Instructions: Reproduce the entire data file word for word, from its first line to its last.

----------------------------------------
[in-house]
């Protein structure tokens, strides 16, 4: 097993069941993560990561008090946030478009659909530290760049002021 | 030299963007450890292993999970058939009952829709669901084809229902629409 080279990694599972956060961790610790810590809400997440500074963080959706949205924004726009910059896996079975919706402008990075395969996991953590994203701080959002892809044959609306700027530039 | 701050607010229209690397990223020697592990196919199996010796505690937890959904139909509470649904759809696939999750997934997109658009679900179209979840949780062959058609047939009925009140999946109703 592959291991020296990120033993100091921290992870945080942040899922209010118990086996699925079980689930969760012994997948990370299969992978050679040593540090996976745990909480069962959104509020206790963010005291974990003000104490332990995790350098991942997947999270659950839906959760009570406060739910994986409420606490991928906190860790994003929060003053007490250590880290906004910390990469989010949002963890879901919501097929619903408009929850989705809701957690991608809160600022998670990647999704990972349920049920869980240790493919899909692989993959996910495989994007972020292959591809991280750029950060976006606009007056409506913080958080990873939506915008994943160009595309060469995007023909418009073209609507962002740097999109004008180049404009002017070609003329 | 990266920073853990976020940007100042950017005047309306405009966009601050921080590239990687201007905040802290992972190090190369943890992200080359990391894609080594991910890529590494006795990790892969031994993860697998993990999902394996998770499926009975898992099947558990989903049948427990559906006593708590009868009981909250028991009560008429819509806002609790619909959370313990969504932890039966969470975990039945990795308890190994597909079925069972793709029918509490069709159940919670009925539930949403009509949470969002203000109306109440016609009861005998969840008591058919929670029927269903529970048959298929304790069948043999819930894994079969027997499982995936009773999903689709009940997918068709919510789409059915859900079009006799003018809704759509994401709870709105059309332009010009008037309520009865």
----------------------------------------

[in-house]
């Protein structure tokens, strides 16, 4: 097993069941993560990561008090946030478009659909530290760049002021 | 030299963007450890292993999970058939009952829709669901084809229902629409 080279990694599972956060961790610790810590809400997440500074963080959706949205924004726009910059896996079975919706402008990075395969996991953590994203701080959002892809044959609306700027530039 | 701050607010229209690397990223020697592990196919199996010796505690937890959904139909509470649904759809696939999750997934997109658009679900179209979840949780062959058609047939009925009140999946109703 592959291991020296990120033993100091921290992870945080942040899922209010118990086996699925079980689930969760012994997948990370299969992978050679040593540090996976745990909480069962959104509020206790963010005291974990003000104490332990995790350098991942997947999270659950839906959760009570406060739910994986409420606490991928906190860790994003929060003053007490250590880290906004910390990469989010949002963890879901919501097929619903408009929850989705809701957690991608809160600022998670990647999704990972349920049920869980240790493919899909692989993959996910495989994007972020292959591809991280750029950060976006606009007056409506913080958080990873939506915008994943160009595309060469995007023909418009073209609507962002740097999109004008180049404009002017070609003329 | 990266920073853990976020940007100042950017005047309306405009966009601050921080590239990687201007905040802290992972190090190369943890992200080359990391894609080594991910890529590494006795990790892969031994993860697998993990999902394996998770499926009975898992099947558990989903049948427990559906006593708590009868009981909250028991009560008429819509806002609790619909959370313990969504932890039966969470975990039945990795308890190994597909079925069972793709029918509490069709159940919670009925539930949403009509949470969002203000109306109440016609009861005998969840008591058919929670029927269903529970048959298929304790069948043999819930894994079969027997499982995936009773999903689709009940997918068709919510789409059915859900079009006799003018809704759509994401709870709105059309332009010009008037309520009865």